I got sucked into the hype, I'll admit it. It was enjoyable and I look forward to the next books. The story is told from multiple view points - each chapter is a new character clearly marked so that there is no guessing (I like that). The overall story voice was very static, not much changed in rhythm or word structure to indicate a new voice, although characters were very strong in action and thought. Plot was strong, action was strong, a beautiful weaving together of fantasy and medieval history into a world we can make sense of but yet a new place with history and traditions (and stories!) to be discovered. It was difficult to find the protagonist and antagonist in the story - until I realized it isn't one person against another, it's family against family. There are loveable characters - characters to cry for and laugh with. Characters to fall madly in love with or shake them from their stupidity. This book is very strongly anchored in many of the things that secure a strong series, and I'm glad I fell into the hype.



Synopsis: Long ago, in a time forgotten, a preternatural event threw the seasons out of balance. In a land where summers can last decades and winters a lifetime, trouble is brewing. The cold is returning, and in the frozen wastes to the north of Winterfell, sinister forces are massing beyond the kingdom’s protective Wall. To the south, the king’s powers are failing—his most trusted adviser dead under mysterious circumstances and his enemies emerging from the shadows of the throne. At the center of the conflict lie the Starks of Winterfell, a family as harsh and unyielding as the frozen land they were born to. Now Lord Eddard Stark is reluctantly summoned to serve as the king’s new Hand, an appointment that threatens to sunder not only his family but the kingdom itself.

Sweeping from a harsh land of cold to a summertime kingdom of epicurean plenty, A Game of Thrones tells a tale of lords and ladies, soldiers and sorcerers, assassins and bastards, who come together in a time of grim omens. Here an enigmatic band of warriors bear swords of no human metal; a tribe of fierce wildlings carry men off into madness; a cruel young dragon prince barters his sister to win back his throne; a child is lost in the twilight between life and death; and a determined woman undertakes a treacherous journey to protect all she holds dear. Amid plots and counter-plots, tragedy and betrayal, victory and terror, allies and enemies, the fate of the Starks hangs perilously in the balance, as each side endeavors to win that deadliest of conflicts: the game of thrones.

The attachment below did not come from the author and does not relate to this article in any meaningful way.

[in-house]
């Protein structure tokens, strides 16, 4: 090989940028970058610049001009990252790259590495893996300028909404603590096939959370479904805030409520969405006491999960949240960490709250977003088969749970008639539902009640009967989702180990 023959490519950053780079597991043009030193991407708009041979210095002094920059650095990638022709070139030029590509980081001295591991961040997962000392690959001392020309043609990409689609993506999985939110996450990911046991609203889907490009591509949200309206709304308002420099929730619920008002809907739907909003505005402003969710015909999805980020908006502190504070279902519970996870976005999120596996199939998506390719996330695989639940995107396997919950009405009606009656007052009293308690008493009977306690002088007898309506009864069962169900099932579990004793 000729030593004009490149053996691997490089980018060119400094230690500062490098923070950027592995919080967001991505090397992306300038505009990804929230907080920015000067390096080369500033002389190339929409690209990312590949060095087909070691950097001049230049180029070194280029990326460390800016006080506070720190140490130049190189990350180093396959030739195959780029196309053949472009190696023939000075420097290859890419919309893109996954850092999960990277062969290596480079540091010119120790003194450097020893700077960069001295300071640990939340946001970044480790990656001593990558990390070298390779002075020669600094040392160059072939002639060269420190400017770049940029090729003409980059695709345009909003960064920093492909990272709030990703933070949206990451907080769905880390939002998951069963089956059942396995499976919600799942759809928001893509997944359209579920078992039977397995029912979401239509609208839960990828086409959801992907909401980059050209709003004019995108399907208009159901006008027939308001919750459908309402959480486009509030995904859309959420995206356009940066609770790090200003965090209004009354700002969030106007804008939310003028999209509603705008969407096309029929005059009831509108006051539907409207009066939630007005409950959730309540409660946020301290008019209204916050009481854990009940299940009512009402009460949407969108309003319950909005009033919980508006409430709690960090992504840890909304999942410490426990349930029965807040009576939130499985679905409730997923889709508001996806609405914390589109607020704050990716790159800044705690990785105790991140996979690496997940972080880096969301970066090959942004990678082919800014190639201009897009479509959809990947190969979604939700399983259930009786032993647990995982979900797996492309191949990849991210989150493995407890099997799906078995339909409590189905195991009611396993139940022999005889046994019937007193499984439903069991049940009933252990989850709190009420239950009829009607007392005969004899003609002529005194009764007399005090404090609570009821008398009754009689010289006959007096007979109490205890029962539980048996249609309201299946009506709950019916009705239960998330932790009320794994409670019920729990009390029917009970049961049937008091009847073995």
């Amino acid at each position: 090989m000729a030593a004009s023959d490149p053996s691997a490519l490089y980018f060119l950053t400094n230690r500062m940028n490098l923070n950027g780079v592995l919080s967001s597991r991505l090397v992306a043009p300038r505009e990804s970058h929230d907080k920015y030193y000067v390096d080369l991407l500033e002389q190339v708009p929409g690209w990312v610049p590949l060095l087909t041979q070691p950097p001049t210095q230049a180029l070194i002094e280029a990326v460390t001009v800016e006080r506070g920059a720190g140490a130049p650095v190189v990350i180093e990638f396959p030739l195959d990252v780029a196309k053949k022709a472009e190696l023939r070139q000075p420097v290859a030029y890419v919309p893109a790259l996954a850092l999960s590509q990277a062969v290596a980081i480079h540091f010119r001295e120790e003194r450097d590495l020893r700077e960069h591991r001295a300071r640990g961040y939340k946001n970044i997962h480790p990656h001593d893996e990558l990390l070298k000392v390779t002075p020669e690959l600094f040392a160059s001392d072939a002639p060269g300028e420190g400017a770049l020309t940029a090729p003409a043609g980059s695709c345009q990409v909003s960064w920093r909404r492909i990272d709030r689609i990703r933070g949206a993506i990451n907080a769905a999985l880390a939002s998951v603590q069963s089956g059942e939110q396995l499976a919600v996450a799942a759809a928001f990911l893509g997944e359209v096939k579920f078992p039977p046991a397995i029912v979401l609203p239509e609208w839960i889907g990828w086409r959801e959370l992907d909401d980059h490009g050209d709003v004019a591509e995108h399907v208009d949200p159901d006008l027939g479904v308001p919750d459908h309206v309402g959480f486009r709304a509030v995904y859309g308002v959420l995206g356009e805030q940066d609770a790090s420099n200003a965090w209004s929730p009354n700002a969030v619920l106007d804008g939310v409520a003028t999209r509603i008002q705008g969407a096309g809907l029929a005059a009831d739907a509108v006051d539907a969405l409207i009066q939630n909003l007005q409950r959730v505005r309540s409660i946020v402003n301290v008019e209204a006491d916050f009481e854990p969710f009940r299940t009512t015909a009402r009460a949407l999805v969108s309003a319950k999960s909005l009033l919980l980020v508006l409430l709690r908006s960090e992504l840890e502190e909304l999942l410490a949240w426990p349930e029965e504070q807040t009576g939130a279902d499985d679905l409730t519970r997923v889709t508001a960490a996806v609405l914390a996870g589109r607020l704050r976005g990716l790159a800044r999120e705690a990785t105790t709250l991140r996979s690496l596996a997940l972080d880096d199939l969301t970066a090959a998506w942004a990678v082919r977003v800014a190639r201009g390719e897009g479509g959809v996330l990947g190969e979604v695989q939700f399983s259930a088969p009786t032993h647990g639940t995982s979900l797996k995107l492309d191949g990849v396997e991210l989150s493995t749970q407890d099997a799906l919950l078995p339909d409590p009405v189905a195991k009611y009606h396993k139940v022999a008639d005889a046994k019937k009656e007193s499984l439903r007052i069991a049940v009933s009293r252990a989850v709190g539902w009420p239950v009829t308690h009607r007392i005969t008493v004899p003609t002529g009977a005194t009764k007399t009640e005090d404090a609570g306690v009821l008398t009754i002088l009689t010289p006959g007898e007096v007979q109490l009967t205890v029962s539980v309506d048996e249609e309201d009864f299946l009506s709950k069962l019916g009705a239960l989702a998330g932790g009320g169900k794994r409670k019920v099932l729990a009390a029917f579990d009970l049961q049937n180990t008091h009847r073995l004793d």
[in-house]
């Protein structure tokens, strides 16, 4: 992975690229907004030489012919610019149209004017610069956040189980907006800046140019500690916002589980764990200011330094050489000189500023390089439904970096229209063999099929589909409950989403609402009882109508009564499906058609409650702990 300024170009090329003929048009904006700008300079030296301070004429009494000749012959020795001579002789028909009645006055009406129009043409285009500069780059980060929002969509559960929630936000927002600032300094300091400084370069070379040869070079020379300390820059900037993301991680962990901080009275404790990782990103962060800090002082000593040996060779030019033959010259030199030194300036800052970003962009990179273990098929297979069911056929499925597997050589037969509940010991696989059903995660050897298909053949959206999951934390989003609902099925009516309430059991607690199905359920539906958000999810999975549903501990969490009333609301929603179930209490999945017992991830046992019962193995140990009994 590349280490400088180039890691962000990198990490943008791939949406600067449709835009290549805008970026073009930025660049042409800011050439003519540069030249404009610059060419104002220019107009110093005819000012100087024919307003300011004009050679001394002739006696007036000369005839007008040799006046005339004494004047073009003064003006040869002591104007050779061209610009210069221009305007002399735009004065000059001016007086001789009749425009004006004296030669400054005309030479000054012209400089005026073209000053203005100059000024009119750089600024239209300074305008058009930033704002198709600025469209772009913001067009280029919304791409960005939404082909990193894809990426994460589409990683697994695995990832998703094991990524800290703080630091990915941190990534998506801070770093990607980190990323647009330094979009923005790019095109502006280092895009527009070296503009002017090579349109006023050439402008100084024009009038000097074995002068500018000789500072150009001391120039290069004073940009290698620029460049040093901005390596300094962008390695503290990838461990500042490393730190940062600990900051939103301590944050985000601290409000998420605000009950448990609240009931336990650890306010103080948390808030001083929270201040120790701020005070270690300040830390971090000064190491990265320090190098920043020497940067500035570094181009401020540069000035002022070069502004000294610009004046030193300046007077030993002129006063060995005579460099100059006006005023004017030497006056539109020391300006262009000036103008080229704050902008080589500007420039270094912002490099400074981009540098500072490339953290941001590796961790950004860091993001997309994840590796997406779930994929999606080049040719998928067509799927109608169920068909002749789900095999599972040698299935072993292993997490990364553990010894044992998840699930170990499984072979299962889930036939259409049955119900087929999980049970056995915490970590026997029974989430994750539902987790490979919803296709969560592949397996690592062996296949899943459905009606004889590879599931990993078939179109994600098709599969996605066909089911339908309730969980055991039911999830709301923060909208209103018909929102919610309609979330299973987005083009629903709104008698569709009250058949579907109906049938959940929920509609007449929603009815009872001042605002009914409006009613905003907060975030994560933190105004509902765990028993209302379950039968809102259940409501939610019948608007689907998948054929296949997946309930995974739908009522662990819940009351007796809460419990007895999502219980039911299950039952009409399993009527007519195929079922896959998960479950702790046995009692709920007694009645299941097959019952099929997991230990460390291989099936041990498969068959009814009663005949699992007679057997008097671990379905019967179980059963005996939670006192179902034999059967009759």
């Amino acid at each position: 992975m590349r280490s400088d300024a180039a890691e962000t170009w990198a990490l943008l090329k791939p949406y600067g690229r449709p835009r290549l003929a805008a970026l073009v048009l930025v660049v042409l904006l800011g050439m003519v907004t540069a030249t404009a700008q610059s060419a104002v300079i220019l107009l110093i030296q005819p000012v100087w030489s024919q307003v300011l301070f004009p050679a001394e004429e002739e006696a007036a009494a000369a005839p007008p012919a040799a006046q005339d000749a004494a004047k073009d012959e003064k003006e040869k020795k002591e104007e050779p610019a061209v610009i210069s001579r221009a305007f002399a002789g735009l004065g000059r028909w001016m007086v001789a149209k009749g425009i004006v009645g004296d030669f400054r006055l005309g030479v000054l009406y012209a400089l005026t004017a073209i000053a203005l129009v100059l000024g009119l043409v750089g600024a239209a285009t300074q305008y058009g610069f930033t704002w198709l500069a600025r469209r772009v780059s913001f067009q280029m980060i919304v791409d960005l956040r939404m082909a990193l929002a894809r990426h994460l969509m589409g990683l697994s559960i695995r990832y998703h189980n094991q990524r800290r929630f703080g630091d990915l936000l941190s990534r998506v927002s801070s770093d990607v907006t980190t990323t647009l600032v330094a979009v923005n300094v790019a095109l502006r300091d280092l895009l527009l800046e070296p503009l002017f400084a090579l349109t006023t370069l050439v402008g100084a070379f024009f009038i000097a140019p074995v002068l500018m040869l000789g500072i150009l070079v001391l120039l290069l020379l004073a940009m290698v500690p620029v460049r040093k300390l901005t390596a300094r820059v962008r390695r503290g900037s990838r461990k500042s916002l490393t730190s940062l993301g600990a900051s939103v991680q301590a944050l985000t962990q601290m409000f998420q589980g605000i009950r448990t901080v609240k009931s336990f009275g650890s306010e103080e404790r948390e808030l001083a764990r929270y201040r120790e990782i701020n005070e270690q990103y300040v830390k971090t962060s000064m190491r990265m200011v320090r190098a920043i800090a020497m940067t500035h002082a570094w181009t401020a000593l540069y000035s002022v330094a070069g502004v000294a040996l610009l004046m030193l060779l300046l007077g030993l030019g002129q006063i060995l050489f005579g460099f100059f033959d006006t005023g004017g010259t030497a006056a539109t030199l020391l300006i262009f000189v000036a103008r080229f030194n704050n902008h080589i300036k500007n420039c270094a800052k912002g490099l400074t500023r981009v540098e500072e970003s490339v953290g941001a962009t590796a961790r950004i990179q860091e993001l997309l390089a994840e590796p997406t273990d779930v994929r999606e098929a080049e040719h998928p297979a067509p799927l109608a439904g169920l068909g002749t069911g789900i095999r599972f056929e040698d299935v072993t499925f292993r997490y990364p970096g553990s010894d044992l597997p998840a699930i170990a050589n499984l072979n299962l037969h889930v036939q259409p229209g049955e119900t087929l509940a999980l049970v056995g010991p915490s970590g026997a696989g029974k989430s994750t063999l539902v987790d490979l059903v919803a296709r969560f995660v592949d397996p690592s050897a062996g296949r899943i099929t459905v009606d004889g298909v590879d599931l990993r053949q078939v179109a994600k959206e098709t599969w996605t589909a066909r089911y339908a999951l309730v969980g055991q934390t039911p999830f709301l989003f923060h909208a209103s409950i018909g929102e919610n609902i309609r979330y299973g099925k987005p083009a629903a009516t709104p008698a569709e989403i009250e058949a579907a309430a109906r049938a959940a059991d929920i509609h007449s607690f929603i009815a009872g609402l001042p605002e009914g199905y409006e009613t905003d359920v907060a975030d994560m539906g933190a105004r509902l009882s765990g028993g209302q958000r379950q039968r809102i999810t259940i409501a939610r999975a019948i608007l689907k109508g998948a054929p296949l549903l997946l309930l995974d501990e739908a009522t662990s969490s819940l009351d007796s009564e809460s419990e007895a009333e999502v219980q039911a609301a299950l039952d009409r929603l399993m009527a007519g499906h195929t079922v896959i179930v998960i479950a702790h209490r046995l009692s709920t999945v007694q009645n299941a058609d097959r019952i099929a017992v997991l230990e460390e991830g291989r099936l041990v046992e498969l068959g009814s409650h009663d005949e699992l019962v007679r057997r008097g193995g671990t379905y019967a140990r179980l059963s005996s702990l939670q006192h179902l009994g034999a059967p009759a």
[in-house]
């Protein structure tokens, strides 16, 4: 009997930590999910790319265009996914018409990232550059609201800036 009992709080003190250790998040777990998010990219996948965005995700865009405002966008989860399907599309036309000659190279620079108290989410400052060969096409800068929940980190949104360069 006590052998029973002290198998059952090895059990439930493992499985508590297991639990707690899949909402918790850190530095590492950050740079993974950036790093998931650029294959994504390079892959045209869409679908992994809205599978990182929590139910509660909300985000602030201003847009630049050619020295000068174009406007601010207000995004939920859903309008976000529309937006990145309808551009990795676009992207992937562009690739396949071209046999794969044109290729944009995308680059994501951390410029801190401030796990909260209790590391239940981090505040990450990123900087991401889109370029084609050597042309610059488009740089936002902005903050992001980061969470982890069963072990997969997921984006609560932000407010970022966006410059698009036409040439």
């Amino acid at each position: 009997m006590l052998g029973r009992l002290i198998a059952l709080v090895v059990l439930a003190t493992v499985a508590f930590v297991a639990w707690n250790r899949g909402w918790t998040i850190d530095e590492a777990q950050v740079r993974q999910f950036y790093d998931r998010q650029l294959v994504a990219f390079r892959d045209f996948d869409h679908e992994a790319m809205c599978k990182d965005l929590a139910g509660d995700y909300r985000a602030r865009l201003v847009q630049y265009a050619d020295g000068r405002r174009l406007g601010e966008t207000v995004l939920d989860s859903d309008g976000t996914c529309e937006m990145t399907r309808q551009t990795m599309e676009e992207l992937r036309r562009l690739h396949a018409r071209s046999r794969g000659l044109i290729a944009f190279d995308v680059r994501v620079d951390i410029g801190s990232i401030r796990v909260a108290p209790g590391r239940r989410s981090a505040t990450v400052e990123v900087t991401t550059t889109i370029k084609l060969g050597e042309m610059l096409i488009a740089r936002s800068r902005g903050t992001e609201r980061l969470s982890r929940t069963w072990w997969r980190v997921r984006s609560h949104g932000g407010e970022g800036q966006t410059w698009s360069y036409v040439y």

Recommended Reading:
A Clash of Kings by George R.R. Martin
A Storm of Swords by George R.R. Martin
A Dance with Dragons by George R.R. Martin
The Wise Man's Fear by Patrick Rothfuss
Mockingjay by Suzanne Collins

Saturday, September 5, 2015

The Soapmaker's Companion

The Soapmaker's Companion: A Comprehensive Guide with Recipes, Techniques & Know-HowThe Soapmaker's Companion: A Comprehensive Guide with Recipes, Techniques & Know-How by Susan Miller Cavitch
My rating: 3 of 5 stars

This is a source of great information - there's lots of it, from technique to science. It was a bit dry and hard to follow at times. Recipes are for large batch. Must read it again to take notes for some of the chemistry breakdown. No photos, pictures are hand drawn (note: this is an old book, published over 20 years ago), no relevant information for internet suppliers, etc.

Summary: Basic soapmaking instruction and specialty techniques like marbling, layering, and making transparent and liquid soaps.